• iops: the number of IOPS (only applicable to io1 volumes) (default varies on volume size)
  • encrypted: enable encryption on the volume (default=false)
salt-cloud -f create_volume ec2 zone=us-east-1b
salt-cloud -f create_volume ec2 zone=us-east-1b size=10
salt-cloud -f create_volume ec2 zone=us-east-1b snapshot=snap12345678
salt-cloud -f create_volume ec2 size=10 type=standard
salt-cloud -f create_volume ec2 size=10 type=gp2
salt-cloud -f create_volume ec2 size=10 type=io1 iops=1000

Attaching Volumes

Unattached volumes may be attached to an instance. The following values are required; name or instance_id, volume_id, and device.

salt-cloud -a attach_volume myinstance volume_id=vol-12345 device=/dev/sdb1

Show a Volume

The details about an existing volume may be retrieved.

salt-cloud -a show_volume myinstance volume_id=vol-12345
salt-cloud -f show_volume ec2 volume_id=vol-12345

Detaching Volumes

An existing volume may be detached from an instance.

salt-cloud -a detach_volume myinstance volume_id=vol-12345

Deleting Volumes

A volume that is not attached to an instance may be deleted.

salt-cloud -f delete_volume ec2 volume_id=vol-12345

Managing Key Pairs

The EC2 driver has the ability to manage key pairs.

Creating a Key Pair

A key pair is required in order to create an instance. When creating a key pair with this function, the return data will contain a copy of the private key. This private key is not stored by Amazon, will not be obtainable past this point, and should be stored immediately.

salt-cloud -f create_keypair ec2 keyname=mykeypair

Importing a Key Pair

salt-cloud -f import_keypair ec2 keyname=mykeypair file=/path/to/id_rsa.pub

Show a Key Pair

This function will show the details related to a key pair, not including the private key itself (which is not stored by Amazon).

salt-cloud -f show_keypair ec2 keyname=mykeypair

Delete a Key Pair

This function removes the key pair from Amazon.

salt-cloud -f delete_keypair ec2 keyname=mykeypair

Launching instances into a VPC

Simple launching into a VPC

In the amazon web interface, identify the id or the name of the subnet into which your image should be created. Then, edit your cloud.profiles file like so:-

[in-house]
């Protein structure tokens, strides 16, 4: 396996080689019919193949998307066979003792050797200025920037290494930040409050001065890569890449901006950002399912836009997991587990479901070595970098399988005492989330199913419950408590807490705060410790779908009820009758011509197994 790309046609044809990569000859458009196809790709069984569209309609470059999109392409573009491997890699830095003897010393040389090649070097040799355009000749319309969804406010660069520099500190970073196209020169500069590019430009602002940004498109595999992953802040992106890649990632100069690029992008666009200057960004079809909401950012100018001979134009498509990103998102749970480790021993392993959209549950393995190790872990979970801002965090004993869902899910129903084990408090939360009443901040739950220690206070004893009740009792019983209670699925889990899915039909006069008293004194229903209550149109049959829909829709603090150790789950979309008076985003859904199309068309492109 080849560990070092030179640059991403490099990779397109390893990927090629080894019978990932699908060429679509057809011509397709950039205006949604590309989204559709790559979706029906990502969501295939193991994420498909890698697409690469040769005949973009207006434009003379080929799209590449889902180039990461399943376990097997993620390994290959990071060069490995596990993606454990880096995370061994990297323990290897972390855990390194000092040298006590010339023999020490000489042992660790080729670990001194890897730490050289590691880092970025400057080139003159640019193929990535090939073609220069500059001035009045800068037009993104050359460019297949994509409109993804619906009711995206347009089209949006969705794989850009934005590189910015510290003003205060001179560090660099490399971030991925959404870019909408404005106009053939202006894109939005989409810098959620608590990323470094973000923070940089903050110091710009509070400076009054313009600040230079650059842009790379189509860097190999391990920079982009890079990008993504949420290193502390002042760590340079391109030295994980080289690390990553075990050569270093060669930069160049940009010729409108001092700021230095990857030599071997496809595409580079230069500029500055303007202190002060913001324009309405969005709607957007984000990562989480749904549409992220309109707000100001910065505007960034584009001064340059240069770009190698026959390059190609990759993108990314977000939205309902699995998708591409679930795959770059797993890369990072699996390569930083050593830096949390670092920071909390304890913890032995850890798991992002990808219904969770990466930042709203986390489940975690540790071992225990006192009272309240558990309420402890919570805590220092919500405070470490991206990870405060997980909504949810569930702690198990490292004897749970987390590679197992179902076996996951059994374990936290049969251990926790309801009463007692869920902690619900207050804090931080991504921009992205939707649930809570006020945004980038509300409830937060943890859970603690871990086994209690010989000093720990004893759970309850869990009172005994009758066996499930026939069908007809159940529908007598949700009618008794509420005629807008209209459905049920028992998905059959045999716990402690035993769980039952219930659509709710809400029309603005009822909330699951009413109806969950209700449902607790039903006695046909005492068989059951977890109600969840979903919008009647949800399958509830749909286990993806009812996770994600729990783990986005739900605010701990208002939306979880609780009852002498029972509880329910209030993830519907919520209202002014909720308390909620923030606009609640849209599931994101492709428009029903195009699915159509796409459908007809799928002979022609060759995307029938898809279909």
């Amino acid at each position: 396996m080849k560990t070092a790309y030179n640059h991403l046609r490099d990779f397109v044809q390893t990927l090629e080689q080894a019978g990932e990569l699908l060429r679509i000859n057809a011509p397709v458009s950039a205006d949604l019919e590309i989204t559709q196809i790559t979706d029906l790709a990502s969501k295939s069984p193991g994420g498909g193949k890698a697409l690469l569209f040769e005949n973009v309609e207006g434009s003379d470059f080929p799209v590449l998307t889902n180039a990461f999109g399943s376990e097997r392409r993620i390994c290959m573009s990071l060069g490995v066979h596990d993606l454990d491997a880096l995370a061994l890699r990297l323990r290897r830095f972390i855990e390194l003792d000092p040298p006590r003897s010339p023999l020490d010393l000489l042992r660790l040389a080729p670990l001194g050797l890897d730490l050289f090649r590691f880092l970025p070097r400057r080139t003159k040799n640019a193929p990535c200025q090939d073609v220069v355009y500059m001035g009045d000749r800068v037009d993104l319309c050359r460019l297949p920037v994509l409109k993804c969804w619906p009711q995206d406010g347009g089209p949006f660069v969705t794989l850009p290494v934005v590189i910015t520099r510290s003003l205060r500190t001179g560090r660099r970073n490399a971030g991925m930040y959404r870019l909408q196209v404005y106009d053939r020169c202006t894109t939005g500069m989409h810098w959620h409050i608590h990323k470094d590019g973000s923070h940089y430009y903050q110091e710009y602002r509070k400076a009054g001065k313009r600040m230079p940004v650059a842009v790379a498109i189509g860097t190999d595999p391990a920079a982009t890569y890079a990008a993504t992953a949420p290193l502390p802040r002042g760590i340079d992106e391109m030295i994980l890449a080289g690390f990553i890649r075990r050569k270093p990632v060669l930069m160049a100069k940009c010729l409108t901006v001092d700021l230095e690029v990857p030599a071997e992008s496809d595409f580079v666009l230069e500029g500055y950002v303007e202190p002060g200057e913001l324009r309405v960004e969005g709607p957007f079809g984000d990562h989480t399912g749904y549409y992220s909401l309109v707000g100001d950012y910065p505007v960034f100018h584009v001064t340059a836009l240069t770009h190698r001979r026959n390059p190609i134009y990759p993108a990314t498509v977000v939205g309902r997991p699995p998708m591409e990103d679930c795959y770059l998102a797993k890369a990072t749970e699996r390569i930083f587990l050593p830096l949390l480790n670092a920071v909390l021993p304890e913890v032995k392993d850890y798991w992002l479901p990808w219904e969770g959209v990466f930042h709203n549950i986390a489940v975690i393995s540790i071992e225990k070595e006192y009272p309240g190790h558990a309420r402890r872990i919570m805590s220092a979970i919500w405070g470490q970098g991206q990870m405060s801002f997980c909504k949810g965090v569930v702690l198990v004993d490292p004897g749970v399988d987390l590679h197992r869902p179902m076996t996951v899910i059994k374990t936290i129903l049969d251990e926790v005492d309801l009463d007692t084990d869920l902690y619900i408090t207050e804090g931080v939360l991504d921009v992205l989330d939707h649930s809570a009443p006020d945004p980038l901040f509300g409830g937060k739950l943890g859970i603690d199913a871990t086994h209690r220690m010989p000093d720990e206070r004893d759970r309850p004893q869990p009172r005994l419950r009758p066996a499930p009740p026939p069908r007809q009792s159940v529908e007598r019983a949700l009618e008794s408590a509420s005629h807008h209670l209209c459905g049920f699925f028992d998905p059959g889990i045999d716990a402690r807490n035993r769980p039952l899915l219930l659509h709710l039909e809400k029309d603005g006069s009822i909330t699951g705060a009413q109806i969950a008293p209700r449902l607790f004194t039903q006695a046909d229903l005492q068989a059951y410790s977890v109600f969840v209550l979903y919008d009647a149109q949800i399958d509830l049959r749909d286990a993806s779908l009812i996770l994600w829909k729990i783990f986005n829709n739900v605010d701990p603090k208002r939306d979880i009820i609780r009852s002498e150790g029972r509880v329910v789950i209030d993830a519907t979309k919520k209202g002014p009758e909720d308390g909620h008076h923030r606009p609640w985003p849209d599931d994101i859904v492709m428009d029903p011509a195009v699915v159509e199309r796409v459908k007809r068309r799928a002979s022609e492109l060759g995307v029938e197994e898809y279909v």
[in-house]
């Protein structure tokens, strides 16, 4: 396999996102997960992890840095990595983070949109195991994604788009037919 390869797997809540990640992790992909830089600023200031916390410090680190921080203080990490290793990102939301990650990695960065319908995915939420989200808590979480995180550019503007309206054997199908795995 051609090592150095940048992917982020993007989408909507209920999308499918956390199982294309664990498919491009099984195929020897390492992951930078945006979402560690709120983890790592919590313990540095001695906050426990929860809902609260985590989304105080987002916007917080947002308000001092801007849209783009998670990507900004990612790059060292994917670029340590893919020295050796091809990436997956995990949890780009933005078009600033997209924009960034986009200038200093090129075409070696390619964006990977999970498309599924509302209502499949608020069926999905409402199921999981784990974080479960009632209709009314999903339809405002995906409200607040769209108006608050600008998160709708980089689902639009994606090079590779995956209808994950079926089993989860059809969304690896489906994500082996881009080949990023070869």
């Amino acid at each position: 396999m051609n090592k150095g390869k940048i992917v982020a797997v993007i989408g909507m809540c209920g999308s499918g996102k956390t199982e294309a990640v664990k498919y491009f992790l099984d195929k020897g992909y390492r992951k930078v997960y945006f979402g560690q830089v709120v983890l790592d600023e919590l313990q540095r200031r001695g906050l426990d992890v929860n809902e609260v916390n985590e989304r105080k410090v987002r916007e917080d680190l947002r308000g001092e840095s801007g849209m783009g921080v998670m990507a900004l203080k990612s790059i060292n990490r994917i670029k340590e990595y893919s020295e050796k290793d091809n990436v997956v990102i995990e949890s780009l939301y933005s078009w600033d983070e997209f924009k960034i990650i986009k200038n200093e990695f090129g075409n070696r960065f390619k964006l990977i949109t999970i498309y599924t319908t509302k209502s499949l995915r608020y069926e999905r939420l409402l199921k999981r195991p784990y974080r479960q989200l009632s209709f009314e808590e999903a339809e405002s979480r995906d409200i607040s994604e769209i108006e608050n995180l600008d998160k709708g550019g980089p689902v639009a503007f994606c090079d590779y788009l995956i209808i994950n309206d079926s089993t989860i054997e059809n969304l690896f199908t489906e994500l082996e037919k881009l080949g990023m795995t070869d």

profile-id:
  provider: provider-name
  subnetid: subnet-XXXXXXXX
  image: ami-XXXXXXXX
  size: m1.medium
  ssh_username: ubuntu
  securitygroupid:
    - sg-XXXXXXXX
  securitygroupname:
    - AnotherSecurityGroup
    - AndThirdSecurityGroup

Note that 'subnetid' takes precedence over 'subnetname', but 'securitygroupid' and 'securitygroupname' are merged toghether to generate a single list for SecurityGroups of instances.

Specifying interface properties

New in version 2014.7.0.

Launching into a VPC allows you to specify more complex configurations for the network interfaces of your virtual machines, for example:-

profile-id:
  provider: provider-name
  image: ami-XXXXXXXX
  size: m1.medium
  ssh_username: ubuntu

  # Do not include either 'subnetid', 'subnetname', 'securitygroupid' or
  # 'securitygroupname' here if you are going to manually specify
  # interface configuration
  #
  network_interfaces:
    - DeviceIndex: 0
      SubnetId: subnet-XXXXXXXX
      SecurityGroupId:
        - sg-XXXXXXXX

      # Uncomment this line if you would like to set an explicit private
      # IP address for the ec2 instance
      #
      # PrivateIpAddress: 192.168.1.66

      # Uncomment this to associate an existing Elastic IP Address with
      # this network interface:
      #
      # associate_eip: eipalloc-XXXXXXXX

      # You can allocate more than one IP address to an interface. Use the
      # 'ip addr list' command to see them.
      #
      # SecondaryPrivateIpAddressCount: 2

      # Uncomment this to allocate a new Elastic IP Address to this
      # interface (will be associated with the primary private ip address
      # of the interface
      #
      # allocate_new_eip: True

      # Uncomment this instead to allocate a new Elastic IP Address to
      # both the primary private ip address and each of the secondary ones
      #
      allocate_new_eips: True

      # Uncomment this if you're creating NAT instances. Allows an instance
      # to accept IP packets with destinations other than itself.
      # SourceDestCheck: False

Note that it is an error to assign a 'subnetid', 'subnetname', 'securitygroupid' or 'securitygroupname' to a profile where the interfaces are manually configured like this. These are both really properties of each network interface, not of the machine itself.